Sticking up a microphone on a bereaved family to find out how it feels to lose a dear one is not intrinsic to Indian media. The world is afflicted with this sadist need to explore for juice in death. Do we really need to pull someone out of his depth only to find out how it feels to lose someone he loved?
Don’t we all know what death brings? Do we need the media to inform us on that? What God is it serving?
Most of us have experienced that sense of loss. In death we trust, we know it will unfailingly bring grief. We know it has the potential to leave its stony impression, leaving us in woe forever. When a journalist is reporting death, he should report from afar, maintaining solemn distance.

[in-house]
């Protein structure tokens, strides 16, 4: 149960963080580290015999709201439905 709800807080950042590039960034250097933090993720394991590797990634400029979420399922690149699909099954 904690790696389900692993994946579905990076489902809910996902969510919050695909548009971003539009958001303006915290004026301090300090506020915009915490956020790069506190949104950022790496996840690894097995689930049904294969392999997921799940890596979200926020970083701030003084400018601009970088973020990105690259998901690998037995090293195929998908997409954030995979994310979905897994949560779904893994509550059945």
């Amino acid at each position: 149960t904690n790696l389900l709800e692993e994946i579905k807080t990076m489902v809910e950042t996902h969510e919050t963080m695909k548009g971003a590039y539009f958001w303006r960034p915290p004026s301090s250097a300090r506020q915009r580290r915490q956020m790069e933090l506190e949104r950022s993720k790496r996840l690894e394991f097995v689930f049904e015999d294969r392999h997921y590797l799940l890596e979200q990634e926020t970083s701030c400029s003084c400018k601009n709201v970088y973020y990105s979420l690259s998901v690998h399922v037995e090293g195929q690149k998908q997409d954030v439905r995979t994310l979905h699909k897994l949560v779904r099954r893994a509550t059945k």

But there is no centrally ordained order in Indian media industry when it comes to following conscience. We are driven by what gives us the edge over others. A mother beating her chest on camera triggers large scale attention, but for whose good? We should feel chastened and embarrassed for competing to catch hold of a quote from a stricken human being.
The families of India’s martyred jawans are at the receiving end of this madness.
How do you feel? Who do you think is responsible? Are you heartbroken?
Sure he is. Let’s just leave them alone to mourn. We have an agenda, we should not self-invite ourselves..